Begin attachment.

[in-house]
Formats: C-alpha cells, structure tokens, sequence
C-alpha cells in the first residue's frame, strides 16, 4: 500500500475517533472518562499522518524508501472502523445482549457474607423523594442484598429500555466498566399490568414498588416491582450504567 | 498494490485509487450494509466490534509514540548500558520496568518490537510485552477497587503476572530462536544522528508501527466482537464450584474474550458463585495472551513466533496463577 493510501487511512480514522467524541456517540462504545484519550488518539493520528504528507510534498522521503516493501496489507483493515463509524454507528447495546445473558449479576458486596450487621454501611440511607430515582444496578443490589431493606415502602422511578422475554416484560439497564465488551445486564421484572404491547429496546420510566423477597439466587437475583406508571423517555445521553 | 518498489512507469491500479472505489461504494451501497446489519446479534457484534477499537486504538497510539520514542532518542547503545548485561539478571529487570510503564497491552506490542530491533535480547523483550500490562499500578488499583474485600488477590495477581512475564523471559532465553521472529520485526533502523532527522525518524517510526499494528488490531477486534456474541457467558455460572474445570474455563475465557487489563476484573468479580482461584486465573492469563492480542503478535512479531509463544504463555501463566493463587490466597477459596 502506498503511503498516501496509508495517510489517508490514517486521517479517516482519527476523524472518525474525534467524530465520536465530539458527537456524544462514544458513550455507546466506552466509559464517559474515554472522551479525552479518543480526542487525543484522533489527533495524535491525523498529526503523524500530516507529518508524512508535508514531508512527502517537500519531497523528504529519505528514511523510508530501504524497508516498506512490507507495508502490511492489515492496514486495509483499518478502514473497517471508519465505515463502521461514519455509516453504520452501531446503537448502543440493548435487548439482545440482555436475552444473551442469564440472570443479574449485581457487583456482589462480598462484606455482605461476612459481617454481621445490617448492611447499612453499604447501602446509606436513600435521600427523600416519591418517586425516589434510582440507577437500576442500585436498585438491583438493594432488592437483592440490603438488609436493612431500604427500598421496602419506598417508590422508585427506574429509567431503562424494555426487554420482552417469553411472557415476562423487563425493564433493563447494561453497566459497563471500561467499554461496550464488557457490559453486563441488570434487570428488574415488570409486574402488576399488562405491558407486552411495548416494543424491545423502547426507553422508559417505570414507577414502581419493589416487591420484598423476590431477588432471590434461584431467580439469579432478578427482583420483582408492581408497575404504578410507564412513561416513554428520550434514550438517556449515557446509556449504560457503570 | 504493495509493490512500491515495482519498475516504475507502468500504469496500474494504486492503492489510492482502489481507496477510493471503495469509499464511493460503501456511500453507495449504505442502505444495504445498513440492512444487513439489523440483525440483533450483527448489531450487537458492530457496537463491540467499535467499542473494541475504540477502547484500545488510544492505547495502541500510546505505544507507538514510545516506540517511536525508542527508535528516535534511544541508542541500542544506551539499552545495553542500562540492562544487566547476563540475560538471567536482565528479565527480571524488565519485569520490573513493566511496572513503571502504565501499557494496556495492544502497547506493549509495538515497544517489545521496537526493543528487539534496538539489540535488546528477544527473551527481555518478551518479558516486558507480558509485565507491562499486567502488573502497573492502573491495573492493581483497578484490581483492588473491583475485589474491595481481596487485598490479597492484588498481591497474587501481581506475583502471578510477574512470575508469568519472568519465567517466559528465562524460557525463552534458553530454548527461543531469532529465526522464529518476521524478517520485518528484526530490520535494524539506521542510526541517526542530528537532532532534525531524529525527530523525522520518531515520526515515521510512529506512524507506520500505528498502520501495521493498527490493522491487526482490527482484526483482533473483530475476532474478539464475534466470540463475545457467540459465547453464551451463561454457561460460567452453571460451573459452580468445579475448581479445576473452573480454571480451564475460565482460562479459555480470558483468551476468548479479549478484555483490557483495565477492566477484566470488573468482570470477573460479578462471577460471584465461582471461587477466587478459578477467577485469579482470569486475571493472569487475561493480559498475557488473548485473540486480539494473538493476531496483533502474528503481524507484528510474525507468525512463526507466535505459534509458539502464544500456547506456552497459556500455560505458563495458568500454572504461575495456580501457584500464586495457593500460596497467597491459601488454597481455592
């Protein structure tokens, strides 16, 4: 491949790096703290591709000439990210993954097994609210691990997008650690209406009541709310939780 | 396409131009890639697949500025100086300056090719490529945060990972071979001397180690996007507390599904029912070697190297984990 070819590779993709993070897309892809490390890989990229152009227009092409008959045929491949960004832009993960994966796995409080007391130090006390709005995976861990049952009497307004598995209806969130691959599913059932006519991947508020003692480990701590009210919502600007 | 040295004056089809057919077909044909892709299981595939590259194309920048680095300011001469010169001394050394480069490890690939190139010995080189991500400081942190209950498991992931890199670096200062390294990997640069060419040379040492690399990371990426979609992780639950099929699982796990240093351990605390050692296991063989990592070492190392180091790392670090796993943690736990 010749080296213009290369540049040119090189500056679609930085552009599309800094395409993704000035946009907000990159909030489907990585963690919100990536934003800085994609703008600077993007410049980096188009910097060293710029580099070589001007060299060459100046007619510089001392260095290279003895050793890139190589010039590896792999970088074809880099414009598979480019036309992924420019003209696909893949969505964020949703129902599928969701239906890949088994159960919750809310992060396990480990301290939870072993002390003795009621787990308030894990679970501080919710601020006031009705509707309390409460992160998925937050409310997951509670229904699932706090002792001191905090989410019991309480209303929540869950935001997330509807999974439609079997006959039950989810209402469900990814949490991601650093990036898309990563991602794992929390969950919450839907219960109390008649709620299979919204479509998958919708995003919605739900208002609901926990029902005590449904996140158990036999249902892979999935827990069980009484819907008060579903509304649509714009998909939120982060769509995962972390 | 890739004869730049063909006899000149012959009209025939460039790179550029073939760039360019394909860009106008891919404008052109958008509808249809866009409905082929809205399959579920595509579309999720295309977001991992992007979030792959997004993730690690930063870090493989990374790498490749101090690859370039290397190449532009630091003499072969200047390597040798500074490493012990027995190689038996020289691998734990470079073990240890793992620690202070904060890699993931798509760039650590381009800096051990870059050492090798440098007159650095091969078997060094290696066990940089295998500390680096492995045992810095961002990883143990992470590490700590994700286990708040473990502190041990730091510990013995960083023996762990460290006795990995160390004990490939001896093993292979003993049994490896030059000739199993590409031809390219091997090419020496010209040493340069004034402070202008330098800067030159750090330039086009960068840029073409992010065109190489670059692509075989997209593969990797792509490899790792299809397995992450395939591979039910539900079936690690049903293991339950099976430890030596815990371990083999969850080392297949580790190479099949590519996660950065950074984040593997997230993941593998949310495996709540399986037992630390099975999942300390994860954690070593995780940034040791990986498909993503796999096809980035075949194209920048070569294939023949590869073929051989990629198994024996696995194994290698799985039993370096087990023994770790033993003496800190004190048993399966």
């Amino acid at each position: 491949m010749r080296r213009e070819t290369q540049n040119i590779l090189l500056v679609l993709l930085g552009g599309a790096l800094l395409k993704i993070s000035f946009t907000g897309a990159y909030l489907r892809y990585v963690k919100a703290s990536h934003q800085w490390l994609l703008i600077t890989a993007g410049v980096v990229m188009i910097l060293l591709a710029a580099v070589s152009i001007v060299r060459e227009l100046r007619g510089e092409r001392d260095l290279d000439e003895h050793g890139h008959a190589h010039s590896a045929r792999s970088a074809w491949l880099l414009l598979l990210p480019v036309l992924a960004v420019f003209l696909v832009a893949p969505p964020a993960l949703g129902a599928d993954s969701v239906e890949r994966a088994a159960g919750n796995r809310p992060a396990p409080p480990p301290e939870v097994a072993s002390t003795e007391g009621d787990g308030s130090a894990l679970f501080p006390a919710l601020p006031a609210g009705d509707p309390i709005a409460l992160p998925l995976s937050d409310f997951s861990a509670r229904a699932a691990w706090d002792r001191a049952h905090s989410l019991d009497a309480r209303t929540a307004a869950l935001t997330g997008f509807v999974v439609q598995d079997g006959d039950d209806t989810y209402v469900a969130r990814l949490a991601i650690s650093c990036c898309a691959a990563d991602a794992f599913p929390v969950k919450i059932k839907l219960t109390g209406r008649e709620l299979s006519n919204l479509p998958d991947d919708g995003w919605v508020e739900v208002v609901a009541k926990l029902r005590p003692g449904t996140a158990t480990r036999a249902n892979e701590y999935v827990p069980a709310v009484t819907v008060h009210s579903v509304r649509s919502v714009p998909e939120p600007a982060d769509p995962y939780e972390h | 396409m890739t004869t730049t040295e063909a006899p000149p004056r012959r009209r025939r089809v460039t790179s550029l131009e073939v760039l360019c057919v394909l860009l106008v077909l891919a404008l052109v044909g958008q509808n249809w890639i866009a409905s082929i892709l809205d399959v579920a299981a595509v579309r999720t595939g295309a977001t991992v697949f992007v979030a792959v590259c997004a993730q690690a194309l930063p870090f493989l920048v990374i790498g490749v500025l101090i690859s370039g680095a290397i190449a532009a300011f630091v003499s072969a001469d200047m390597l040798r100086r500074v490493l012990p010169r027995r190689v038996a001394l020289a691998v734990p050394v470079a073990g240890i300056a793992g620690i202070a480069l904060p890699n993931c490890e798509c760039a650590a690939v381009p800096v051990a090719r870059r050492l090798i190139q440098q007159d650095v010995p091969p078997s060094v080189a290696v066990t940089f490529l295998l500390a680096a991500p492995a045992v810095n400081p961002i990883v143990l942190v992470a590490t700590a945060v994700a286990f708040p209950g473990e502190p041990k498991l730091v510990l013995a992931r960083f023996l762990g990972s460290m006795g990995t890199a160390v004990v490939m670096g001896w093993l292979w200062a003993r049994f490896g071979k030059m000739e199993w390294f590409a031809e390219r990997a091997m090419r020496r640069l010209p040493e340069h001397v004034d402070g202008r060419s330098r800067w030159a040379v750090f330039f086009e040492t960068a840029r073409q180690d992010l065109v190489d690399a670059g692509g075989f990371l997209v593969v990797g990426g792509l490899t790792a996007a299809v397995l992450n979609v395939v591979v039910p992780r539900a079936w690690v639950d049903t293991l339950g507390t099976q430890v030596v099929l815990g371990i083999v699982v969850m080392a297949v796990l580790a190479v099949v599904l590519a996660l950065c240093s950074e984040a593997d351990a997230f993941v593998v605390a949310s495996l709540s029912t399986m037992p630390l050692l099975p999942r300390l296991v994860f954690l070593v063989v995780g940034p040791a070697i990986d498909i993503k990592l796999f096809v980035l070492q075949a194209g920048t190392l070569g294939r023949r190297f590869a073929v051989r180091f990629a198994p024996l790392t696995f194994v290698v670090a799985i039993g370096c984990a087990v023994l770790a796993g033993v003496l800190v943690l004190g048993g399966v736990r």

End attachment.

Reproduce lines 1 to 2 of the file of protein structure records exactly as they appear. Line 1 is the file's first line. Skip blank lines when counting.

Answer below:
[in-house]
Formats: C-alpha cells, structure tokens, sequence